The future of Indian Business education

The future of Indian Business education

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The world’s second-most populous country India is also known to be one of the largest providers of education in the field of management. But there lies problems such as some of the business schools offer education which is not up to the standard. Most of the smaller institutions struggle to keep up with the current set standards by the bigger institutions. A quarter of Business schools in India take 50-60 candidates and no more than that every year, which according to AIMA, the national management-education industry body, is “ abnormally low”.

The expectations of getting employed for the Indian business students are decreasing day by day, as stated by AIMA. The overall costs of the courses offered have increased not only in the bigger institutions but also in the lowest quality schools as well. The amount of remuneration the graduates are expected to earn is also falling. This is acting as a disconnection between educational and employer requirements.

Such types of problems can hold back a country that will need the best quality managers. So in 2016, AIMA published in their strategy paper, the need for improvement in the management education of the country. The goal was that by 2025, Indian Management Education should emerge to be the second-best in the World, second only to that of the USA.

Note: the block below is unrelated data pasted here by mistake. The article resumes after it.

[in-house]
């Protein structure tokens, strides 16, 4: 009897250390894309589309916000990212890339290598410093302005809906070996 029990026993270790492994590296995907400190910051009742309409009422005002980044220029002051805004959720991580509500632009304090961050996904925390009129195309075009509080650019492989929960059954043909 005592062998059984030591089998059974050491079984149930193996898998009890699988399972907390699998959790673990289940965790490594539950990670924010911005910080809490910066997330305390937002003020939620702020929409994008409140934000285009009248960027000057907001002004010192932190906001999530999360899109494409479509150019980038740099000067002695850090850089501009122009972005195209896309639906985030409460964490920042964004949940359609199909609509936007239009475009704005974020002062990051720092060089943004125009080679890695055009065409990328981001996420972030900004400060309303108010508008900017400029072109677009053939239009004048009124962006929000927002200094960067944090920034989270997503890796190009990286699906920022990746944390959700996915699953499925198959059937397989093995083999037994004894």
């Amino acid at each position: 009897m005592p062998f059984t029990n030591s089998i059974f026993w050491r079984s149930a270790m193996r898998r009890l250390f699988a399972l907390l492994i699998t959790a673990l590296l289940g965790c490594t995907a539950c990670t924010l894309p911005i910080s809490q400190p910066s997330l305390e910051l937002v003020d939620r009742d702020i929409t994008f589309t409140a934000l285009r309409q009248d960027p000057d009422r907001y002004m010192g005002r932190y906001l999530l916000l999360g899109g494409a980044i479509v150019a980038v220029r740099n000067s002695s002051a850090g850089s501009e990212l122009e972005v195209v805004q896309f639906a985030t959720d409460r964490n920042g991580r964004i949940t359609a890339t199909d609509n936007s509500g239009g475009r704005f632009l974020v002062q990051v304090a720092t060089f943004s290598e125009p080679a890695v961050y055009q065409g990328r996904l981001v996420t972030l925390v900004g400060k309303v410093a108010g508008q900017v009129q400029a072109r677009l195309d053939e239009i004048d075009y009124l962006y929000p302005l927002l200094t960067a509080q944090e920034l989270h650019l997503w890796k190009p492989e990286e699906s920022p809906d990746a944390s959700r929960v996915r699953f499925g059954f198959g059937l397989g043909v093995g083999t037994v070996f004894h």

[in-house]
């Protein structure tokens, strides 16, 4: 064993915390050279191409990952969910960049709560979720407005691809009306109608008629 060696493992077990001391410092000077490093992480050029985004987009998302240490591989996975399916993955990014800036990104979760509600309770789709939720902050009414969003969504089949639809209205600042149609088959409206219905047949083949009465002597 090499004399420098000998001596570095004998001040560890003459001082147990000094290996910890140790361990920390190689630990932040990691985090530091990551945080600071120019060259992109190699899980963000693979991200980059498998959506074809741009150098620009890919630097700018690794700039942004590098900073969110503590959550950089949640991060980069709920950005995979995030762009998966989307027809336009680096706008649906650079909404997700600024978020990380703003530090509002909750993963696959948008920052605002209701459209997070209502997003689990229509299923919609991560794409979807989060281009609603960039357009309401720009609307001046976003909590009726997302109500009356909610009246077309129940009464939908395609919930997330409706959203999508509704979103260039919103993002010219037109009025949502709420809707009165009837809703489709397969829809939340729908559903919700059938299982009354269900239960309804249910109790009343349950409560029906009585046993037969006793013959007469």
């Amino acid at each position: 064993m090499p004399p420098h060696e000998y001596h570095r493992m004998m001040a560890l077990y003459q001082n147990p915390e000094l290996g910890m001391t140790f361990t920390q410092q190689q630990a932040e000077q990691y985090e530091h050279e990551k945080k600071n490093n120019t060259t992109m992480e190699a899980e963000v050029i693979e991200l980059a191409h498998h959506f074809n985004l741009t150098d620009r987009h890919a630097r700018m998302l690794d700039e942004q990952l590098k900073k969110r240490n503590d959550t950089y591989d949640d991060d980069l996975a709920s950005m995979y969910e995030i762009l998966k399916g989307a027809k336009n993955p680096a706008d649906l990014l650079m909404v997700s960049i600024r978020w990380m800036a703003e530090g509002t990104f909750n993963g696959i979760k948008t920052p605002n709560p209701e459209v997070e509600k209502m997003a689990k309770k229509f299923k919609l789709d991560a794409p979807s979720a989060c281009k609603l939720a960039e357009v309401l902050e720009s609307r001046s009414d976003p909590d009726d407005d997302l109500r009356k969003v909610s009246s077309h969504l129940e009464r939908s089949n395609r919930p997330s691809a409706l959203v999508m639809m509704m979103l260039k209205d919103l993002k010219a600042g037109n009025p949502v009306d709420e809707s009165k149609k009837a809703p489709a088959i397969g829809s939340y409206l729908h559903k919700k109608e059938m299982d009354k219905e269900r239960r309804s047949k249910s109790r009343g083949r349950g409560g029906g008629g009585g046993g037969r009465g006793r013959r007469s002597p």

AIMA suggested tearing down the pillars that have resulted in the rise of Business education in India for years. However, there has been a huge gap between the Best business schools and the other smaller colleges, yet they both teach the same techniques and theories. An MBA graduate coming out from a remote area college with less population is less likely to get an opportunity in a Multi-National Company than a graduate from big cities like Kolkata, Mumbai, Pune, Chennai, etc. The skills that are required to handle small scale heavy industry in India are different from that of the global corporations.

For the smaller institutions should focus more on the Entrepreneurship which would change India for the better, some of the schools are offering courses of bootstrapping businesses, which should become a core part of the education system and should be taught in every B-school of the country. By combining with the Industry, the colleges will be able to target the curriculums which will be suitable according to the needs of the employer. The need for differentiation is essential; keep this in mind the task force recommends attaching of boosters for the top 150 colleges in the country by improving the facilities and faculties so that they can compete in the global level, and the rest 4600 or so to serve businesses in the regional or national level.

AIMA claims that India’s B-schools can provide tough competition to the ones in the US within a decade if not so then it should at least emerge to be as one of the Biggest Hubs for Global management education. That is the least to be expected from the world’s largest business school market.